A senior army officer told Haaretz that cost was one of the reasons the project was stopped. “Full privatization failed,” he said. “The cost per portion was far higher. The military had less flexibility and greater dependence on the concessionaire. The contracts were rigid and if a company failed, you had to wait until the contract was over [to get rid of them].”
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The army offers are a wide range of dining models today, from full board through supplying just raw ingredients and civilian personnel to the familiar situation of soldiers preparing their own food. Currently, caterers operate 68 of the 378 military kitchens. They retain their own personnel. Another 15 are run by catering companies responsible for overall operation, from ingredients to personnel.
As a result, there are significant differences in the quality of the food served across the army. Some soldiers receive lunch worth 24 shekels ($7.35) while their comrades on more prestigious bases are served lunch worth much more.
The tenders vary between bases: A soldier on the Artillery Corps’ Camp Shivta will not receive the same food as served on a base for the intelligence unit 8200, because the latter is fighting to retain career personnel. “When the intelligence bases are moved to Be’er Sheva, the army will have to persuade people to go down there, and it will put an emphasis on the food served,” a senior catering industry source said. “Strong base commanders make sure that the results of privatization are positive, but, the food is bad on other bases, and there are many complaints.”
Putting cost over quality
These differences are particularly grating in cases where soldiers who need top quality food – combat soldiers who expend enormous energy on physical activity – receive lower quality food. “There is a failure here that the military has to address,” said Brig.Gen (res.) Nissim Peretz, a former senior officer in the Logistics Corps who headed the administration overseeing the relocation of units to the Negev. “If a combat soldier isn’t eating well, then somebody at headquarters in the Kirya should resign. It’s as simple as that. Of course, all soldiers deserve to eat well,” he said, referring to Tel Aviv's Kirya base, where the IDF headquarters and General Staff are located.
“In the Kirya, a soldier can get two portions of chicken, but in a lot of combat bases, soldiers are limited to one portion of pr otein – one schnitzel or one chicken breast,” said Dabush, Barkat’s adviser. “How can a combat soldier who burns so much energy get by with just one small portion of protein per meal? Combat soldiers need a lot of protein.”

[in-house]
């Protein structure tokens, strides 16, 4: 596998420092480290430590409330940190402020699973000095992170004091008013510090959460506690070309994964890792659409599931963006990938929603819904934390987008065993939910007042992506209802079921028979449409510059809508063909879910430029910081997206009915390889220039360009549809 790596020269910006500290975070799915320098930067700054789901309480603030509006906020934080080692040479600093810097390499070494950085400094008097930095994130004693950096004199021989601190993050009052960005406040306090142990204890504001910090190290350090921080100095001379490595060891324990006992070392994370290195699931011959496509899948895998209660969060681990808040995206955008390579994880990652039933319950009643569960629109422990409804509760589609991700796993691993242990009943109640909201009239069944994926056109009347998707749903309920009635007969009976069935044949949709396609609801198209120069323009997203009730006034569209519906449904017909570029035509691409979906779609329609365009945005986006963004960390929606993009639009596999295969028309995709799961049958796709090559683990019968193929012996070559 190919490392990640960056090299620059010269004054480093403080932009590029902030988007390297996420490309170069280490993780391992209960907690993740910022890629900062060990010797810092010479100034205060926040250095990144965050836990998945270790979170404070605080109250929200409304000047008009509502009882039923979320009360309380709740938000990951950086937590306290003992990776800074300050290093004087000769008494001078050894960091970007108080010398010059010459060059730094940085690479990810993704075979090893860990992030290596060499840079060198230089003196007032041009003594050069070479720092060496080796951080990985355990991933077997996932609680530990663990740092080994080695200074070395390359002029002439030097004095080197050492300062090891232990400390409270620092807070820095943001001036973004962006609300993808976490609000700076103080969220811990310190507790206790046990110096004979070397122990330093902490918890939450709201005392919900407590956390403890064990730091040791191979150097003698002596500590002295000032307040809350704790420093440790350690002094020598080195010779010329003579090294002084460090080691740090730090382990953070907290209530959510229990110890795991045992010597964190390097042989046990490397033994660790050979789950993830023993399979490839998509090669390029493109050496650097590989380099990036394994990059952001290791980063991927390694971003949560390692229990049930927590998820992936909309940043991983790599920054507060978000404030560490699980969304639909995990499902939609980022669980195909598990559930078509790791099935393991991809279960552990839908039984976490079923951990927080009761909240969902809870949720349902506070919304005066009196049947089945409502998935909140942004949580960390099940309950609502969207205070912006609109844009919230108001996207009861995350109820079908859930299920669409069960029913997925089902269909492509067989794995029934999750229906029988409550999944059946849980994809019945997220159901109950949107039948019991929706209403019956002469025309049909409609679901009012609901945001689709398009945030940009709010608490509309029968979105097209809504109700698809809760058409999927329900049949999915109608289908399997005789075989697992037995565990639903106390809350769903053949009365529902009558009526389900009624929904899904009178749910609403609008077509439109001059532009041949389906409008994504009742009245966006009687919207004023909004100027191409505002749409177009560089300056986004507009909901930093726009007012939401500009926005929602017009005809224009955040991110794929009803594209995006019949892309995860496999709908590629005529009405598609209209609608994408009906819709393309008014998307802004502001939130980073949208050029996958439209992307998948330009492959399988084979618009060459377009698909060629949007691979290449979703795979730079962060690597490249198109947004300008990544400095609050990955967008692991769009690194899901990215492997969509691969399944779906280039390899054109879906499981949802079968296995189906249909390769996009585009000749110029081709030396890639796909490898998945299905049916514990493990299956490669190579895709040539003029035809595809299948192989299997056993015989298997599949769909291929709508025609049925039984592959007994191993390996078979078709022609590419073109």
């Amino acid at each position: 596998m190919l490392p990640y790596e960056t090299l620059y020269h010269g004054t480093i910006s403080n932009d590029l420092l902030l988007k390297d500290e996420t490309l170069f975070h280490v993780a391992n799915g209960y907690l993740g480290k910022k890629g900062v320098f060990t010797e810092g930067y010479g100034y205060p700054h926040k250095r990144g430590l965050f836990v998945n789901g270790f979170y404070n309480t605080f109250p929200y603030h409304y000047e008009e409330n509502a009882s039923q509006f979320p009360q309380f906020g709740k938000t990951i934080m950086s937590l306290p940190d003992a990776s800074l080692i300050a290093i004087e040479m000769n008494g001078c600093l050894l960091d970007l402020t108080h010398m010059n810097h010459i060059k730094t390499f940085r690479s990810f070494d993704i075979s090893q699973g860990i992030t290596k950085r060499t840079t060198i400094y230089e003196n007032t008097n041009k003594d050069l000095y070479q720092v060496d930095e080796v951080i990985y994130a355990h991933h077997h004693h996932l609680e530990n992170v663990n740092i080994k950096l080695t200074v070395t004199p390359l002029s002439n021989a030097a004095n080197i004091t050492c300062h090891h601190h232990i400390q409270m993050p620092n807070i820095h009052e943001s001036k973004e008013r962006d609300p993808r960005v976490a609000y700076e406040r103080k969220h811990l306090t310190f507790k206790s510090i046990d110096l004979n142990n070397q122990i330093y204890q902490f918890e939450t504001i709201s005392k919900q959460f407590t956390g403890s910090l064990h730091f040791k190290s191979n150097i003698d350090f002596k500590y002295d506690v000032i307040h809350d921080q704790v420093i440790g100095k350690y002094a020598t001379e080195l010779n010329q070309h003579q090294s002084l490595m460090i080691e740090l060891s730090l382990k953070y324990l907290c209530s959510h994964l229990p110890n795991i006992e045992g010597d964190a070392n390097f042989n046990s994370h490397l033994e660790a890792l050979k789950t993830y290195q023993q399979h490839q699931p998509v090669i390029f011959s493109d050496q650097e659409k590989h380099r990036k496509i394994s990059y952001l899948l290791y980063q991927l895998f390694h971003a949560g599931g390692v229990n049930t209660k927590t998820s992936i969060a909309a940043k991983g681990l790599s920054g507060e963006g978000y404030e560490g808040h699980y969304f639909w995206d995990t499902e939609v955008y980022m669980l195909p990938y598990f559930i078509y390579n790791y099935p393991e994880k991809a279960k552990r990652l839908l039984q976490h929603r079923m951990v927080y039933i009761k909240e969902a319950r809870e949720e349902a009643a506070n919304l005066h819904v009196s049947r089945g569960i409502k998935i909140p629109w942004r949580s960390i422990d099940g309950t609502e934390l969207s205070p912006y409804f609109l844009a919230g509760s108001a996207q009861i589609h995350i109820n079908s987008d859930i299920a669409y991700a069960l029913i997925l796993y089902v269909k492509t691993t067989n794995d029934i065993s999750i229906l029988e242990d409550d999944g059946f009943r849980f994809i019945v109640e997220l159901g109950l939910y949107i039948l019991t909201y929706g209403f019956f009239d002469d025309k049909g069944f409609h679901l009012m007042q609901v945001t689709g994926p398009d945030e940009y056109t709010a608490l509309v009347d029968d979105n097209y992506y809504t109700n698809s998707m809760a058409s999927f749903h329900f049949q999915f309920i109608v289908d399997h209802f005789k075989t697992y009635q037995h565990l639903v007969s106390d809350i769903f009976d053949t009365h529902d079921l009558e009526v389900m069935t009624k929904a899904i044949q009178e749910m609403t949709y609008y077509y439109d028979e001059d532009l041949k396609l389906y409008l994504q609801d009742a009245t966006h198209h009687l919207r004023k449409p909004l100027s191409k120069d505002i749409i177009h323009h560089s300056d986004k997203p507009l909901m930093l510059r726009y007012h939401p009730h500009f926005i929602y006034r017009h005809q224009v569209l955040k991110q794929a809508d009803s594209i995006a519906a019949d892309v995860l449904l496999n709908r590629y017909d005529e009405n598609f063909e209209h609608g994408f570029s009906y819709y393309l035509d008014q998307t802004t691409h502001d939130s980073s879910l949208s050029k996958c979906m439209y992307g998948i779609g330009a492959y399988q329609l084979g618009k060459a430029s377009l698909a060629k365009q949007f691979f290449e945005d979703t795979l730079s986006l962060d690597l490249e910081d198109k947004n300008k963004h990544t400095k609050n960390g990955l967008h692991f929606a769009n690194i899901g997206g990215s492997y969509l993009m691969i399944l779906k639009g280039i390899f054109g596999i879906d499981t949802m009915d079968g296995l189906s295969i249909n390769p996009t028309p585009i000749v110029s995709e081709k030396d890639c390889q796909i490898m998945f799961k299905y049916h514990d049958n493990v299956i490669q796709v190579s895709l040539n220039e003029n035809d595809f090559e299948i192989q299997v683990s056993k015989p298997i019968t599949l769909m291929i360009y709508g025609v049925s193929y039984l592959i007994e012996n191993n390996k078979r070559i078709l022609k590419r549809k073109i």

According to a senior logistics corps officer at the Negev’s so-called city of training bases, the army has increased its budgets to improve meals and give soldiers two meat portions. He says the army will implement lessons learned from the training base process when it moves the Military Intelligence and Teleprocessing Corps bases to the Negev, where it will use the same food service model.
Brig. Gen. (res) Agai Yehezkel, a former head of the Planning Division in the Logistics Corps says that the crux of the problem is the financial issue. “Catering at large bases is a challenge,” he says. “The army wants to the best price, while someone wants to make a profit. This is where trade-offs start.”
We heard similar claims in conversations with catering industry sources who said the army’s tenders emphasize low cost, not quality. “The lowest offer is the winner,” says Yigal Kravitz, CEO of Mevushelet, one of Israel’s largest institutional caterers with a 35 percent share of the army’s privatized catering market. “In the general catering market, tenders are split up between 70-percent cost and 30-percent quality. Some tenders are split 50-50. But the Defense Ministry’s policy is cost only. Quality costs money, and we live in an age with increased awareness of food quality.”
Another catering industry source says the lowest offer is the winner in 99 percent of the army’s catering tenders. Even when there are quality parameters, the scores are more or less equal, so suppliers know there is no reason to invest in quality. They offer soldiers the cheapest products – rice, pasta and chicken breasts
Moldy salads and E. Coli
With low costs seem seemingly the only factor, the plethora of complaints about the low quality of army food comes as no surprise. The issue has come up often in the media, with an investigative report on Channel 12 last July standing out. Lab samples were taken from four large bases where thousands of soldiers serve – Glilot Base and the Kirya in central Israel and the Bislach School for Infantry Corps and the city of training bases in the south. Channel 12’s findings showed bacteria in the food and dangerous sanitation conditions at the bases.